How Tyreke Evans Injury Can Become a Blessing in Disguise

Published: October 27, 2015

Let’s get one thing clear – the rash of injuries that have plagued the Pelicans the last few weeks are a bad thing. There is no way around that. If given the choice, any Pelican fan, coach, player, etc. would choose to have an injury free team as we enter the season. But where some see dismay, others see opportunities, and there are some benefits that can come long term from the injuries; specifically, the one to Tyreke Evans.

Entering the season, the two biggest questions for Gentry were: How would he use Omer Asik, and who was he going to start at point guard? While the injury to Tyreke does nothing to solve the first question, it could end up being the way that he gets to simply and effectively answer the second one without ruffling any feathers. Make no mistake, Jrue Holiday (when healthy) is the superior player. He is undoubtedly the better defender, and in Gentry’s system, he likely is the better offensive weapon as well. But with Jrue on a minutes restriction, Gentry would have been forced to start Tyreke to start the season, and it would have been difficult to remove Tyreke from the starting lineup as long as he didn’t play poorly.

What the Tyreke injury does is allow Jrue to start games, and get back to his normal minutes by the time Evans returns. At that point, Gentry can do what he would have liked to ideally do all along – start Jrue Holiday and allow Tyreke Evans to be a game changer off the bench. It won’t be viewed as a demotion in December, as Holiday will have solidified himself as the starter and Tyreke will just be coming in to help the team in any way the coach sees fit. In a scenario where Evans never gets hurt, Gentry would have either had to ride the wave or demote Tyreke Evans. Maybe Tyreke would take the demotion in stride, but there is a chance it wouldn’t have sat well. If he was playing well, he might have seen it as unnecessary. Playing poorly, and he thinks the staff doesn’t believe in him. These things get tricky, as we are dealing with multi-million dollar athletes with egos here.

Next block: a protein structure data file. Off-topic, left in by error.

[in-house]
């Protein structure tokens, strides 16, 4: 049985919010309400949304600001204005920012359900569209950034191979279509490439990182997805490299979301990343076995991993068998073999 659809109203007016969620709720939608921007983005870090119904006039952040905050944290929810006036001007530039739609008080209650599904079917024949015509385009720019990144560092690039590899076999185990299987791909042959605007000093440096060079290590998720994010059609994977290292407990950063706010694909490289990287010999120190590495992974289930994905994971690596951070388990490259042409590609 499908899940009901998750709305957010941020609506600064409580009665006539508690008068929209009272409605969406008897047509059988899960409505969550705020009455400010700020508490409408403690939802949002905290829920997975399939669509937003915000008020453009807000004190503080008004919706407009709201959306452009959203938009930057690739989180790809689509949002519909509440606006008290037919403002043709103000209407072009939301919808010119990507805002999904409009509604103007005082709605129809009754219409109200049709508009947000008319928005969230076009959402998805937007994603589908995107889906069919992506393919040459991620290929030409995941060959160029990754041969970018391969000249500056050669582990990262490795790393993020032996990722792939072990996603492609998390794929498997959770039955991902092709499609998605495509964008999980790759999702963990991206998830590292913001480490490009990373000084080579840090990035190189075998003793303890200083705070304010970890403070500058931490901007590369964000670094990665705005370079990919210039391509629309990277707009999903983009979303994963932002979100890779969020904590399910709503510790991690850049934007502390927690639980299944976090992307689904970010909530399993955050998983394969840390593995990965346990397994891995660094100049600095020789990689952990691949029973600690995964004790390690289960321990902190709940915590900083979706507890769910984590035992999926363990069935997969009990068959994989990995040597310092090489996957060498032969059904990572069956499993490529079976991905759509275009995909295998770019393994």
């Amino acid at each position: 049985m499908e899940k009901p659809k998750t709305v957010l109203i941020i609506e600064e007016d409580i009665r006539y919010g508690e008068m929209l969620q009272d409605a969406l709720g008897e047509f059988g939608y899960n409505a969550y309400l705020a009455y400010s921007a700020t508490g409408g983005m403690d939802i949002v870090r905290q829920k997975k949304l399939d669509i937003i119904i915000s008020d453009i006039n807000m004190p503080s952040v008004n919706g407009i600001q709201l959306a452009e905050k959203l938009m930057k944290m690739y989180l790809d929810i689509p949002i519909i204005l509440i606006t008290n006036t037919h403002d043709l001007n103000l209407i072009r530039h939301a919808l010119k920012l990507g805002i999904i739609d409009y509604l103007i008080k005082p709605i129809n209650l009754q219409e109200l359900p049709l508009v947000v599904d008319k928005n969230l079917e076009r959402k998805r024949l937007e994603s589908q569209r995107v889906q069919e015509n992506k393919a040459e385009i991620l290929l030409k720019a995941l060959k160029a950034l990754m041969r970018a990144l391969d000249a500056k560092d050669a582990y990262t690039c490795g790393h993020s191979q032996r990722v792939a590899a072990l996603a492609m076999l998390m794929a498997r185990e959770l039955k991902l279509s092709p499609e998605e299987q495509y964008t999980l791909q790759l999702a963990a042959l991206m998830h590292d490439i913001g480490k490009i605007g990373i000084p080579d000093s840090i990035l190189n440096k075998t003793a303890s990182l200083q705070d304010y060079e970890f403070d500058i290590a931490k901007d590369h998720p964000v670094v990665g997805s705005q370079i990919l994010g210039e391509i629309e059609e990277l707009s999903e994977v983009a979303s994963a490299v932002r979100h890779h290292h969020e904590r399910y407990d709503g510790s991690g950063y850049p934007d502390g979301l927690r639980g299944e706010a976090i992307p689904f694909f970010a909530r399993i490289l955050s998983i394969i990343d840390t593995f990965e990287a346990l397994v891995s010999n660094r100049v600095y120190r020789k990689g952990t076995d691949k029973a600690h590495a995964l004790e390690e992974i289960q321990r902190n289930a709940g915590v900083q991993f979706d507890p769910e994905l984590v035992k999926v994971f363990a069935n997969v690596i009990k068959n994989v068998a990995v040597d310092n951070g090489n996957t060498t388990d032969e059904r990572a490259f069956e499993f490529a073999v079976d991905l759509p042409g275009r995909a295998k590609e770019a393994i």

Each day, Jrue Holiday is getting closer and closer to a time when his minutes will not be restricted. In the preseason alone, we have seen him go from 10 to 15 to 17 minutes. It is possible that he could be close to 30 by the time Evans returns, and that would give him the ability to both start and finish games. Meanwhile, Tyreke Evans can still get starters minutes, but he would do it as a reserve who can give the Pelicans a boost when starters get a rest, while still being a part of the finishing five.

The other possible benefit might come from Anthony Davis increasing his role as a playmaker while Tyreke Evans is out. With Jrue Holiday limited, and the Pelicans having no true PG on the roster, the offense will run through Davis. We saw Alvin Gentry do this with Blake Griffin two years ago when Chris Paul went down, and it worked fantastically. Come playoff time, Davis is going to need to trust in his playmaking skills, and what better time to hone them then right now? If Blake never develops those skills when CP3 went down, the Clippers probably lose to San Antonio in the first round last year. Same goes for Davis, as being ten percent better in that area could mean the difference between a Game 7 win and a Game 7 loss.

We saw a stretch of games where Davis became a secondary facilitator for the offense in March of last season, when Jrue was out and Tyreke was a little banged up. In a span of nine games, he averaged 4.5 assists per game and finished the season averaging 3.9 in his final sixteen contests. Using Griffin, and even Draymond Green as models, Gentry can put Davis in a position where he makes plays not only for himself, but others. The danger in doing this is that AD’s turnover rate skyrockets, though this did not happen when they asked him to be a playmaker last season. In that same stretch, he averaged just 1.5 turnovers a game despite an insane usage, and that was only bumped up because of a 6 turnover performance in the final game. Prior to that, he was at one turnover per game despite a usage rate of nearly 30%.

Tying this all together, there is no player that took the ball out of Davis’s hands more than Evans last year, and this gives him the chance to enhance another part of his game. Last year, when Evans was on the court, Davis only averaged 1.9 assists per 36 minutes. When Davis was on the court without Evans, that number jumped over 50% – to 3.0 assists per 36.

Look, nobody is foolish enough to claim that it is a good thing that Evans went down, but that doesn’t mean that good things can’t come of it. Gentry could avoid having to bench Tyreke after starting him, and AD could improve his ability to facilitate. If both of those things happen, and Tyreke comes back as a devastating 6th man off the bench who finishes games a la Ginobli, it could be a short-term setback for a long-term gain. Or, it could all go horribly wrong. But there are enough people out there assuming the worst; Occasionally, it is okay to look at the possible silver linings.


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